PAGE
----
• Get an expert to talk bugs – Get the local wildlife experts and organisations (such as your local wildlife trust, RSPB group or nature group) to give a talk or a wildlife walk showing what’s there – they will have expertise and the right places to see bugs.
  • Make the school grounds and buildings bug friendly – with a beetle log pile, a solitary bee hotel (they don’t sting!), bushes and wildflower patches. A pond is great way to bring in the invertebrates and can be a safe place done carefully. Your home or school buildings can host flower pots and window boxes and attract pollinating insects most of the year. You can get the children to do designs and think about what the creatures may need.
  • Read bug story books – there are many out there now – and talk about what happens to the bugs – here is a good list from BBC Wildlife magazine for starters.
  • Keep invertebrate pets – I did keep Indian stick insects when my kids were young and that was fabulous – they are very easy to keep and free to feed. But do check out best care and what not to keep.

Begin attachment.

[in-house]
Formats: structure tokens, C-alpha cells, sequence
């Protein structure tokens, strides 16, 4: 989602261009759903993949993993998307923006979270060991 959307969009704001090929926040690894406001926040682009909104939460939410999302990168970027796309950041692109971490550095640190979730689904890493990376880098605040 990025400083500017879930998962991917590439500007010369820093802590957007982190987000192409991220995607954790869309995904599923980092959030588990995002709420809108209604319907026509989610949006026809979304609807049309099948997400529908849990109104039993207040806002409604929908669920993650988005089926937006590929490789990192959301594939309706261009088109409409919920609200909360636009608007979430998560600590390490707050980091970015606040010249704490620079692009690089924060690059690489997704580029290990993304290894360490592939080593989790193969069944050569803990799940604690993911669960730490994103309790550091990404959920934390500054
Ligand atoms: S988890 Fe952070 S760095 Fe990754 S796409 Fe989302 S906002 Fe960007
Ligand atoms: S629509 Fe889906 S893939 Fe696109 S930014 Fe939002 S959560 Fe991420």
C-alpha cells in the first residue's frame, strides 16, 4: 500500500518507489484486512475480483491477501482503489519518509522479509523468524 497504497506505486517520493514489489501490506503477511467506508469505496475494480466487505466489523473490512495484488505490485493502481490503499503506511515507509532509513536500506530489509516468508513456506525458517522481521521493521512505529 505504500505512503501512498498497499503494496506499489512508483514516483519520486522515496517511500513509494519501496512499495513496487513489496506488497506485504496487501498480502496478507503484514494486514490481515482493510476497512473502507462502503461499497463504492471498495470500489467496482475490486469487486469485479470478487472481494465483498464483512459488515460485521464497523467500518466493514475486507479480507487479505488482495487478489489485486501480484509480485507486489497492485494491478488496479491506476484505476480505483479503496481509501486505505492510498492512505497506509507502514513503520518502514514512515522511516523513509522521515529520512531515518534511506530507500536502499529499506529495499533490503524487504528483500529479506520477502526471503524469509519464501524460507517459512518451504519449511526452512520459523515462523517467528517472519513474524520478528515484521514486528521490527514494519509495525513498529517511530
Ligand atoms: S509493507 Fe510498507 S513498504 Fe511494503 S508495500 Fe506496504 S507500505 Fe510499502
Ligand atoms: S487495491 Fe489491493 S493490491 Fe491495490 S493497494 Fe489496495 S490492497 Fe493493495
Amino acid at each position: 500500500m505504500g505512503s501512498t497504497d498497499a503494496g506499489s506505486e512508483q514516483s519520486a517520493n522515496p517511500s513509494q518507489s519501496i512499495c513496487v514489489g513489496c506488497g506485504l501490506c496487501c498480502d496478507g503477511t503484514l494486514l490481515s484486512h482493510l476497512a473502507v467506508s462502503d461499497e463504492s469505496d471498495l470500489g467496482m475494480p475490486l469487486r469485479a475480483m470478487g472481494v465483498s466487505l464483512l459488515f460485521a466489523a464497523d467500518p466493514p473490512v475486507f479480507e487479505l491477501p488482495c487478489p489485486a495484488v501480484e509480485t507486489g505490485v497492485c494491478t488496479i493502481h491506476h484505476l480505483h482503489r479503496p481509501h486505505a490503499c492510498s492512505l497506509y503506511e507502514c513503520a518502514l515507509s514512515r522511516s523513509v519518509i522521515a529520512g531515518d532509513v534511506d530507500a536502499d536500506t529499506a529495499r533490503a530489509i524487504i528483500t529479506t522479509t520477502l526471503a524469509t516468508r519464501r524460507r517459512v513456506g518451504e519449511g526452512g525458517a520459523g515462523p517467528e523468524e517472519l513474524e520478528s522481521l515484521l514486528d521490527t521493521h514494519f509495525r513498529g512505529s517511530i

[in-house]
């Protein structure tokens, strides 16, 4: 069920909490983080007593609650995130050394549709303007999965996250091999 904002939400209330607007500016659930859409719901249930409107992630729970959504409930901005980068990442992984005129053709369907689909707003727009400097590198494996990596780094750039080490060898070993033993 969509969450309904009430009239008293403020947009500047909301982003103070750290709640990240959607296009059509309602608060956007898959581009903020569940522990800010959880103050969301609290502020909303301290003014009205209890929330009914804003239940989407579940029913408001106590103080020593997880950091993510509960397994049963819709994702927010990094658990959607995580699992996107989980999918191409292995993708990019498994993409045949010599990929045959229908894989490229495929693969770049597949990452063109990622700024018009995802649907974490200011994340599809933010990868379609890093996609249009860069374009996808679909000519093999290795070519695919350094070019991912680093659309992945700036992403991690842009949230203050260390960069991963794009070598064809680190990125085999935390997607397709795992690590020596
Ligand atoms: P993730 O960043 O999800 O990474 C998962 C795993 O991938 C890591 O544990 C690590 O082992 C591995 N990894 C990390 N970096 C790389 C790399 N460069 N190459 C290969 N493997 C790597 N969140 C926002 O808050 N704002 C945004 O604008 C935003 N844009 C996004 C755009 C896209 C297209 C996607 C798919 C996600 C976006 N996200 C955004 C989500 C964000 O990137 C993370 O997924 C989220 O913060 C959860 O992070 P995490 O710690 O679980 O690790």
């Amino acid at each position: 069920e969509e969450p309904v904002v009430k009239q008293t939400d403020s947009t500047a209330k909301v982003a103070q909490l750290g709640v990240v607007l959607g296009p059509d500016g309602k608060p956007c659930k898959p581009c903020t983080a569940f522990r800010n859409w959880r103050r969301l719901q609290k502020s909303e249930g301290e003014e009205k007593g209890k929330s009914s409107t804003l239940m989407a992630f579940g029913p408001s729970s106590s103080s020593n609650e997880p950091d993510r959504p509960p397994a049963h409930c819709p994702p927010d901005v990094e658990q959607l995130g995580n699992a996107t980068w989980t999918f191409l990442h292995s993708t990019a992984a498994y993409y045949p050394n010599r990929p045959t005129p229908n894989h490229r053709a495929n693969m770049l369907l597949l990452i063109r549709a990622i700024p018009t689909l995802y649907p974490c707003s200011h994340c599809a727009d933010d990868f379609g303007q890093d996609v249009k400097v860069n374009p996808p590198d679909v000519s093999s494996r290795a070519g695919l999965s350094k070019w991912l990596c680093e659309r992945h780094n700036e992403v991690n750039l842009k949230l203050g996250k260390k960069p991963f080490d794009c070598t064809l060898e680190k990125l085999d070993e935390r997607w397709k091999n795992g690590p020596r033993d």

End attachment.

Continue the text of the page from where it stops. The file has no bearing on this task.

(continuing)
Rebugging children can spot the tongue (proboscis) of a bee fly sucking nectar from a flower Credit Vicki hird

Some useful resources and organisations

Buglife The Invertebrate Conservation Trust – is a great organisation in the UK and you could download some of their resources here for children and schools – Activities to do with children and in schools

The UK Royal Entomological society runs Insect Week each year to introduce everyone but especially children to insects (sadly not all bugs!) – their website is here and is great with short animations to watch and discuss, lots of learning resources and plenty of ideas of things to do. And each you they run events around June time you can visit.

Garden Organic have fabulous school resources and a site to visit to learn about growing your school’s own bug friendly food.

On The Wildlife Trust there are some good general wildlife guides and your local Wildlife Trust will be hugely helpful on local species and may provide a speaker to come in and give a talk or a visit to one of their sites.

RSPB have a load of great resources online which will include invertebrates as well as wider wildlife and birds especially . They have a wild welcome pack for children with a magazine designed for different age groups.

There are many specific bug organisations that have great learning resources too such as such as Butterfly conservation and Bumblebee Conservation Trust and many others so if you have a specific bug to look at, do see if there is an organisation for it – there usually is, do google it and I list many in my book.